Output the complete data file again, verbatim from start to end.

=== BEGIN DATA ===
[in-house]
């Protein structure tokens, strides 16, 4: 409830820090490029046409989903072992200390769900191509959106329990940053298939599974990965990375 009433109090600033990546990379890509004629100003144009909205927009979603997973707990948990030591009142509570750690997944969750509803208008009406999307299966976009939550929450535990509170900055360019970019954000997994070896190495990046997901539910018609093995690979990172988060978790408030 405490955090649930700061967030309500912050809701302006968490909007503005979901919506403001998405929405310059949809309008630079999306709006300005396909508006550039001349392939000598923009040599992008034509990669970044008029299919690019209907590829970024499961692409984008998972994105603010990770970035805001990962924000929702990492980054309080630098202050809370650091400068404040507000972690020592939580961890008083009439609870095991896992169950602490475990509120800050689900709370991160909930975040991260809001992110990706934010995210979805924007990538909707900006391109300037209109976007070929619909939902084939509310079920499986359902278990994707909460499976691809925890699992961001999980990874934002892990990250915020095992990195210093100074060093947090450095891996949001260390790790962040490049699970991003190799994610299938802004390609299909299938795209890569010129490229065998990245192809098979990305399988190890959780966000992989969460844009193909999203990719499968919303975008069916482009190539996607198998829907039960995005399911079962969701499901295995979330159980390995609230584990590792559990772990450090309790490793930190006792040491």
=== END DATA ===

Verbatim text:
[in-house]
């Protein structure tokens, strides 16, 4: 409830820090490029046409989903072992200390769900191509959106329990940053298939599974990965990375 009433109090600033990546990379890509004629100003144009909205927009979603997973707990948990030591009142509570750690997944969750509803208008009406999307299966976009939550929450535990509170900055360019970019954000997994070896190495990046997901539910018609093995690979990172988060978790408030 405490955090649930700061967030309500912050809701302006968490909007503005979901919506403001998405929405310059949809309008630079999306709006300005396909508006550039001349392939000598923009040599992008034509990669970044008029299919690019209907590829970024499961692409984008998972994105603010990770970035805001990962924000929702990492980054309080630098202050809370650091400068404040507000972690020592939580961890008083009439609870095991896992169950602490475990509120800050689900709370991160909930975040991260809001992110990706934010995210979805924007990538909707900006391109300037209109976007070929619909939902084939509310079920499986359902278990994707909460499976691809925890699992961001999980990874934002892990990250915020095992990195210093100074060093947090450095891996949001260390790790962040490049699970991003190799994610299938802004390609299909299938795209890569010129490229065998990245192809098979990305399988190890959780966000992989969460844009193909999203990719499968919303975008069916482009190539996607198998829907039960995005399911079962969701499901295995979330159980390995609230584990590792559990772990450090309790490793930190006792040491």